She also works with local non-profits like the Parkdale Food Bank and Stone Soup Network, which shares products and services with those in need. She works with local schools and supports community groups like Black Lives Matter and Indigenous causes. She’s even sponsored a child who needed speech therapy.
“Any group that comes forward to us, we help. Anybody, I can help, I will,” she said.
When COVID-19 hit, she did what she could to encourage people to shop local and support local businesses that were struggling due to restrictions and lockdowns.
“It’s so important to remember to support local. We support each other as business leaders. Remember, we need to support each other,” she said.
One important thing to Candito was to ensure her shop stayed open during the height of the pandemic so they could continue to serve the community.
She doesn’t do it for the recognition or to win awards like Shop of the Year. She does it because, as she tells her business partners Tavares and Silvestre, she feels it’s the right thing to do.
“This is who I am and they know I’m different, and this is me,” Candito said. “They supported me 100 per cent. It was important to me. And if you want the community to invest in you, then you need to give back. You need to be there for them.”
From left, Darko Jakovljevic, Brandon Leal, Michael Tavares, Tenzin Wangdu, Josie Candito, Dima Zhovnovach, Rui Silvestre, Pablo Olivera, Ian Ahunin, Nathalie Vega, Daniel Da Costa, Helen Shumilin and Charlie, chief dog officer (front)
She is also deeply involved in the industry. Candito works on committees to mentor people in the industry, surveying members and increasing membership with the Automotive Industries Association of Canada.
The way she sees it, it’s important to be a member because the aftermarket is at a critical juncture.
“They are looking after us,” Candito said. “They were essential to keep us an essential service when [COVID-19] was all going down. They’re the ones advocating to keep our data to ‘Your Car. Your Data.’ to make sure that, in a few years, we don’t lose all the 500,000 people [who work in this industry] if we can’t get information anymore. So this is huge.”
Candito can’t point to one thing that makes her shop stand out in the community. It’s a combination of a number of little things.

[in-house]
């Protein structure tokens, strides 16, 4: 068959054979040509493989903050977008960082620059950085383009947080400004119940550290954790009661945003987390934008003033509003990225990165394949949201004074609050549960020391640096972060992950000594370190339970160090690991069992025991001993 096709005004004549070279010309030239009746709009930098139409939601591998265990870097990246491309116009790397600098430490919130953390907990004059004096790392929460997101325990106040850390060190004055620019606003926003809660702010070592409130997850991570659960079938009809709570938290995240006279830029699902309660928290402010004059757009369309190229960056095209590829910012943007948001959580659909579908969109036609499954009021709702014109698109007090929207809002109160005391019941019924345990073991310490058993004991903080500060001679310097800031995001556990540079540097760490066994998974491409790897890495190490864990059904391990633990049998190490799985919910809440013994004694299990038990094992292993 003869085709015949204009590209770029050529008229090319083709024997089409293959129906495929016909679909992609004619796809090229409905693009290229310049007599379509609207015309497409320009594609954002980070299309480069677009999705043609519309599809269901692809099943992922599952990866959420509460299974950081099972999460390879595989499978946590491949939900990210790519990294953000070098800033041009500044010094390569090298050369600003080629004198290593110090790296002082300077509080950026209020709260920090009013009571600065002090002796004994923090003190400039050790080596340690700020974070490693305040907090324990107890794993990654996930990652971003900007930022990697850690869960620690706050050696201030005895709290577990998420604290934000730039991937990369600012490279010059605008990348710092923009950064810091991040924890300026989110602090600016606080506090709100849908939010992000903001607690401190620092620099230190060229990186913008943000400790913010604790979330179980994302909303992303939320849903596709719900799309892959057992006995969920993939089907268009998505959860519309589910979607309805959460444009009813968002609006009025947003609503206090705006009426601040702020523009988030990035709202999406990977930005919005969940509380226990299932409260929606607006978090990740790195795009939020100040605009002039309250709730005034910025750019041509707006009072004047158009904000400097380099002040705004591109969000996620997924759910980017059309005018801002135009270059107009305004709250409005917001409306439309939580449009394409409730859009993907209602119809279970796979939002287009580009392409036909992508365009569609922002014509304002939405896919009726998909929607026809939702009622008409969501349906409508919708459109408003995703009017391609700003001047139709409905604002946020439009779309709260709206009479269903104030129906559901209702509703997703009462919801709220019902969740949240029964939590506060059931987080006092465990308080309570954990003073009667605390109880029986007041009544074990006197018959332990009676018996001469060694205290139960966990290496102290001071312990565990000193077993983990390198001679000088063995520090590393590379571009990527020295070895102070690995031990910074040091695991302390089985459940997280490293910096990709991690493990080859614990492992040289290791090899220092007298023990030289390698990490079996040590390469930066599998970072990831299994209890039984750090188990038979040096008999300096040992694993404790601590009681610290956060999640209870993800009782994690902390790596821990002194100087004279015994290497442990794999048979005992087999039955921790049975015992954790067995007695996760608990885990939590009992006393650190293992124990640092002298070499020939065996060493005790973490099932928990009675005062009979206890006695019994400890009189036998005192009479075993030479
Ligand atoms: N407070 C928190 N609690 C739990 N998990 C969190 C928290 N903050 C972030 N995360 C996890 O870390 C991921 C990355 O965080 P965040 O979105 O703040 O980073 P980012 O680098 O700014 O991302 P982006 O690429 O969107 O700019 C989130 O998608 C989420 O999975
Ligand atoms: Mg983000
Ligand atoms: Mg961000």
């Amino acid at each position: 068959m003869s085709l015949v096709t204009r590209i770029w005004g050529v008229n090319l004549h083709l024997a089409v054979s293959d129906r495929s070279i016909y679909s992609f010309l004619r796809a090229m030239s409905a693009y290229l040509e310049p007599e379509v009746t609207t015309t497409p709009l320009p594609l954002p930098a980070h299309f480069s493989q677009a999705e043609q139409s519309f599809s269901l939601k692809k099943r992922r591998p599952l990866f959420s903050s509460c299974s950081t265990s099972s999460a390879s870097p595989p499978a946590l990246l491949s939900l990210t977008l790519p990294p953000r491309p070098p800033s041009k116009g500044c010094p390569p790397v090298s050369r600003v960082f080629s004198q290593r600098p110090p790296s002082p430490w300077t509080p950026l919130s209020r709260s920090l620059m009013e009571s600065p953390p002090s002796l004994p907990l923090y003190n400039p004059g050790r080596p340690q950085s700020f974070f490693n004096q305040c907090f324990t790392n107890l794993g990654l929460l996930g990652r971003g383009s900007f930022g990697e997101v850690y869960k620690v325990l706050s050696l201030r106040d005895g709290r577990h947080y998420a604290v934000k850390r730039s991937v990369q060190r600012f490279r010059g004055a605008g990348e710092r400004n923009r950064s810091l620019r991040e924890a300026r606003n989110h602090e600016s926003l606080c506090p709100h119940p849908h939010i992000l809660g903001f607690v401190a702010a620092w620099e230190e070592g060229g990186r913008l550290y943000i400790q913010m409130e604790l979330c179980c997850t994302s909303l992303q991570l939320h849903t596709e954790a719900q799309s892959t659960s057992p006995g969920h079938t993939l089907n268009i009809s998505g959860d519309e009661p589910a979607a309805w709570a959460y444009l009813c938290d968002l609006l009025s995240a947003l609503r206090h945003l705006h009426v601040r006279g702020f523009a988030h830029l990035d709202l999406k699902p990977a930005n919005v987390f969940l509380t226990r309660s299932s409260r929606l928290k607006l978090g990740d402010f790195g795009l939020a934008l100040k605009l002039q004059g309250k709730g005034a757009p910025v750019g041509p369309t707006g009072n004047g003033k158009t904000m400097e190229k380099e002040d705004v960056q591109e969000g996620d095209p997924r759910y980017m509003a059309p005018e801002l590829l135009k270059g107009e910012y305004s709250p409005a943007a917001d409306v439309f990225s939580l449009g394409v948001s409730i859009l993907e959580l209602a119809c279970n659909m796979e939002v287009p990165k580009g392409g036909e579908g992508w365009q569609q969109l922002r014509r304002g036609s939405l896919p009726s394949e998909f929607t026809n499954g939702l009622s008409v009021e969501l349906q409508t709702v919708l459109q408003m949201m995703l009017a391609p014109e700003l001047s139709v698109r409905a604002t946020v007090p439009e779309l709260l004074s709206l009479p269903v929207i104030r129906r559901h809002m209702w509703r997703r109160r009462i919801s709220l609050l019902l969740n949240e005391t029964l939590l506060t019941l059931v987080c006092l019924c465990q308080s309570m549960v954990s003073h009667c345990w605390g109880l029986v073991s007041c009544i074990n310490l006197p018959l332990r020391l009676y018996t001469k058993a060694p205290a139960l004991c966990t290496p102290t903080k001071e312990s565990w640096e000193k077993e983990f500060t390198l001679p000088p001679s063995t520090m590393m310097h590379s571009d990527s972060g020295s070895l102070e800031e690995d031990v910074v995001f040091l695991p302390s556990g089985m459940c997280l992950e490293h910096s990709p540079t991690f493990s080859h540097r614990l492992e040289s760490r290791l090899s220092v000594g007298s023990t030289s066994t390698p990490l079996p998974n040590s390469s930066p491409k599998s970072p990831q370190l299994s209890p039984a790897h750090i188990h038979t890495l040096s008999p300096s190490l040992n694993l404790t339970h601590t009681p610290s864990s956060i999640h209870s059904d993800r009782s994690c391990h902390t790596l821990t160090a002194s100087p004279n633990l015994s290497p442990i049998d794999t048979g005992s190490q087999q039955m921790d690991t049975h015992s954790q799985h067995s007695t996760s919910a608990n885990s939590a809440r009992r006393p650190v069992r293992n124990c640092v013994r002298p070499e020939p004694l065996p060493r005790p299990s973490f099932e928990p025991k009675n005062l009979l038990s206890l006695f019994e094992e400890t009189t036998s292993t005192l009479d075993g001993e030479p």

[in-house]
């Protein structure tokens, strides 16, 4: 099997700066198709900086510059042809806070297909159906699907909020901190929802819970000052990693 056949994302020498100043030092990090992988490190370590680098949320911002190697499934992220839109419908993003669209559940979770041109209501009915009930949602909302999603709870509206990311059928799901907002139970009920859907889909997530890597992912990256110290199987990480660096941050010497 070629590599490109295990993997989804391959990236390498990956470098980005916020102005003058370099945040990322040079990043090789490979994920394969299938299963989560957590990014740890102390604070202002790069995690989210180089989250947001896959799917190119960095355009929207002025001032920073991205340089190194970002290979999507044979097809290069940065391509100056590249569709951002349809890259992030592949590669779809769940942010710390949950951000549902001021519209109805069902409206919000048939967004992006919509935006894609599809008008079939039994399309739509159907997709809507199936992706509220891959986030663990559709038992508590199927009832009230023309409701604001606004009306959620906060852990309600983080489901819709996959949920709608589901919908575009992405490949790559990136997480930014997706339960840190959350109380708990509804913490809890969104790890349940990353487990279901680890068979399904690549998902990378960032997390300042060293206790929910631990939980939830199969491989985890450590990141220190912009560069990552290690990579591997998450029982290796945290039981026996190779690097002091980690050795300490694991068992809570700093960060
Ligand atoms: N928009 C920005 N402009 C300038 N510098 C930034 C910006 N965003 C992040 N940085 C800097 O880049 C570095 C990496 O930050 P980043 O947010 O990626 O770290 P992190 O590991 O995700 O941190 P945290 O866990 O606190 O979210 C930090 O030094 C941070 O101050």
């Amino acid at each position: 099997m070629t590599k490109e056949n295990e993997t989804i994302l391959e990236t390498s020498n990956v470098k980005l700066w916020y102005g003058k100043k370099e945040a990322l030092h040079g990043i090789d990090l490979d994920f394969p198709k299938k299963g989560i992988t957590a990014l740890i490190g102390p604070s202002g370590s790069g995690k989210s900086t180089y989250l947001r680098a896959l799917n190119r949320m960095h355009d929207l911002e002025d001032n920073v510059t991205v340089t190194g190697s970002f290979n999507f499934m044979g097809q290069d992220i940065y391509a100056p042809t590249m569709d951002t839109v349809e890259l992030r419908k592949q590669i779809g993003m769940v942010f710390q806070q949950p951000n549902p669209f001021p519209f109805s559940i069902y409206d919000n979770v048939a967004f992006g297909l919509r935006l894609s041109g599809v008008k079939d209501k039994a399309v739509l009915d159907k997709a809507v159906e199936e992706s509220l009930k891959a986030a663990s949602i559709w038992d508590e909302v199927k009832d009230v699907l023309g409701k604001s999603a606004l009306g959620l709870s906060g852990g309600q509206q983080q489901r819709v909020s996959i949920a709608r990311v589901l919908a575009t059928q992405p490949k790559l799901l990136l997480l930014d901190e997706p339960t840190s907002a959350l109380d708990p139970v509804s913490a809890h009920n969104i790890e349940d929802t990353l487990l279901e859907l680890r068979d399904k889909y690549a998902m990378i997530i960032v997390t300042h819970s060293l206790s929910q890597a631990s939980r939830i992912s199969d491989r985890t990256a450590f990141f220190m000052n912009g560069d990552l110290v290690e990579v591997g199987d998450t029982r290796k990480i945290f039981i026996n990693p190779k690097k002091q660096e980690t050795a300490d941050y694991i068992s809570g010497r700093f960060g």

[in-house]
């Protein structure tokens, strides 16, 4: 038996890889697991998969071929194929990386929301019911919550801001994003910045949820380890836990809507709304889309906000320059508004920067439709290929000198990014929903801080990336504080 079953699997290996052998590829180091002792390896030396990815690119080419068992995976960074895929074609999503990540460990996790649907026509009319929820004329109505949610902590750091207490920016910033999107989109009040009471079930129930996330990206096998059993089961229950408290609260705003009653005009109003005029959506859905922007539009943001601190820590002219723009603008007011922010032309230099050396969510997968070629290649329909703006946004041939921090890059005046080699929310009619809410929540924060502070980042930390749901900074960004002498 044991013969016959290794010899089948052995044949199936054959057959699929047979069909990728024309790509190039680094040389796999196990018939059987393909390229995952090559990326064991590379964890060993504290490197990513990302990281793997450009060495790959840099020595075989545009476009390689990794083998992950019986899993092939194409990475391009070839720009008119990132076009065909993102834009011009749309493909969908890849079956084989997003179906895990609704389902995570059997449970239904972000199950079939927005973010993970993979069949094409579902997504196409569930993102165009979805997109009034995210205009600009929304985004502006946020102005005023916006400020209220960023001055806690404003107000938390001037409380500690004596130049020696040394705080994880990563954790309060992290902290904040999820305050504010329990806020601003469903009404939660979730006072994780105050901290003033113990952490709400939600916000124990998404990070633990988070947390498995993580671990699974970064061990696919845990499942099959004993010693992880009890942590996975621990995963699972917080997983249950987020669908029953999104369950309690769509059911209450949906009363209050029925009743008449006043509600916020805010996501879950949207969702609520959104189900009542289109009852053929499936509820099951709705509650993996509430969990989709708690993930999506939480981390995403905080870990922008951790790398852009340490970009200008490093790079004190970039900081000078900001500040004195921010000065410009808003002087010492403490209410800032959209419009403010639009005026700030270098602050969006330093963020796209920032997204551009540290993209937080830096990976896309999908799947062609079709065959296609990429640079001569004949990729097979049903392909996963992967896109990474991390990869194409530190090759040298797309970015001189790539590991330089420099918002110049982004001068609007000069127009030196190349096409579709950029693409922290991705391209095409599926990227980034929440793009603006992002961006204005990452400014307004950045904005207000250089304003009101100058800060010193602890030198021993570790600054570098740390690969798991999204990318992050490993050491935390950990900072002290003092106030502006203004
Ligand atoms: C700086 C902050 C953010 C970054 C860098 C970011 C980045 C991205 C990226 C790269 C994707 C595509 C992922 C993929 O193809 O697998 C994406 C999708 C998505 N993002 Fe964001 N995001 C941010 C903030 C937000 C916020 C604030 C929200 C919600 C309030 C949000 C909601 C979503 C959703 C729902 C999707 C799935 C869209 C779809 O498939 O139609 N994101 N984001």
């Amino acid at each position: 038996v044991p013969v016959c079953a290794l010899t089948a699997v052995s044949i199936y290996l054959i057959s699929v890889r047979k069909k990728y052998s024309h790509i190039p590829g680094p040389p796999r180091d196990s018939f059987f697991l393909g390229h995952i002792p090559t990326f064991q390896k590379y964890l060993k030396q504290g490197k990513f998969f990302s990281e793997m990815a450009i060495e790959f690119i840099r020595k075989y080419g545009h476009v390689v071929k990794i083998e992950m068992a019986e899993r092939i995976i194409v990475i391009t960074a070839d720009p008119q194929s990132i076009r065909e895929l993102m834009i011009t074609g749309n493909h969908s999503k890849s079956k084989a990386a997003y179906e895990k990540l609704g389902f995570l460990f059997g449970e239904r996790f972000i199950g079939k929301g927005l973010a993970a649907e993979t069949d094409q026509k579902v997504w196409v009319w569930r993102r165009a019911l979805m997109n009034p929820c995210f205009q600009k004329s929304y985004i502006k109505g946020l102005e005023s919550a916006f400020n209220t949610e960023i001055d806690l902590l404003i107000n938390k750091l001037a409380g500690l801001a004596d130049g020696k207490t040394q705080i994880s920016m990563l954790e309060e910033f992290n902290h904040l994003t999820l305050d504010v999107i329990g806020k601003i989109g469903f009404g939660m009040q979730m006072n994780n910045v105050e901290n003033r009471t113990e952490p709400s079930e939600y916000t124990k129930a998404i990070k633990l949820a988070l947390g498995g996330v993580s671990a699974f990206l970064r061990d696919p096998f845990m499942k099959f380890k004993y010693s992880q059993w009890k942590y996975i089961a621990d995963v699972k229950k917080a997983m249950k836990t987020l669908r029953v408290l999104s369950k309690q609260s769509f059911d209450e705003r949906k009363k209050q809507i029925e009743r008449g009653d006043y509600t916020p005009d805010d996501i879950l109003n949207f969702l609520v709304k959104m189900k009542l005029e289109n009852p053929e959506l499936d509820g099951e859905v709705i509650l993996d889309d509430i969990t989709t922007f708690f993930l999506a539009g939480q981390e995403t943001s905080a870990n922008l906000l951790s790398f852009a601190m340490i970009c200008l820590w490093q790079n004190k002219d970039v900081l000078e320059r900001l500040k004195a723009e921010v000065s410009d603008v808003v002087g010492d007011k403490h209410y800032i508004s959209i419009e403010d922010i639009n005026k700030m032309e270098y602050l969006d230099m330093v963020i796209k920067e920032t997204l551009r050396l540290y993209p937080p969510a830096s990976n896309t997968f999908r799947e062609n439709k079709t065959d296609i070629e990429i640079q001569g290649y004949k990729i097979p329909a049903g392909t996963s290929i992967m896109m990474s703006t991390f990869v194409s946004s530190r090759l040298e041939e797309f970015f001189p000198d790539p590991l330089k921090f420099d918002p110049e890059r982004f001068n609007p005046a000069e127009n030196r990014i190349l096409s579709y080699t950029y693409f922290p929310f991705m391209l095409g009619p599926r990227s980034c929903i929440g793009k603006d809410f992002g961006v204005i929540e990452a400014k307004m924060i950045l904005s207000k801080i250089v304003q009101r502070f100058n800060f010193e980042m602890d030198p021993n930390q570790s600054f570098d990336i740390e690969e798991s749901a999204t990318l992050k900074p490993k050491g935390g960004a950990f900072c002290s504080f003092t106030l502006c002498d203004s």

They call customers, email them and keep social media accounts up to date. “It’s a combination of new technology with a little bit old school,” Candito described.
She pointed to the famous Maya Angelou quote: “People will forget what you said, people will forget what you did, but people will never forget how you made them feel.” For MMHP, it’s ensuring the customer leaves with the right feeling.
“The second you answer the phone, the second they walk in that door, how do you make them feel from the first impression? Something even as basic as a phone call can turn a customer the wrong way,” Candito said. “For example, it’s tire season right now — we would never turn away a tire repair this time of year, it doesn’t matter how busy or what time it is. Even if someone came in at six o’clock, I’m not going to leave someone stranded at that time.”
She takes the perspective of the customer. Automotive service has long been known as a “grudge purchase.” They’re giving their money to their local shop instead of putting that money towards a vacation or something special they want to buy. So the onus is on the shop to make sure that the customer’s money is well spent and that they have the best experience possible.
Her team has bought into that vision of customer care. “It’s just the sum of a million things that make you stand out and make people believe and trust you. You want people to know that you’re transparent, honest, fair, you’re attentive to them, that they can trust you, that they feel safe.”
A mural on the outside of Master Mechanic High Park
Providing a safe space is important to Candito. For example, auto repair shops don’t have a good reputation for serving female clients, even though they account for a majority of automotive aftermarket sales. She’s seen male service professionals be dismissive of female clients. Candito makes sure that women feel respected and safe in their shop.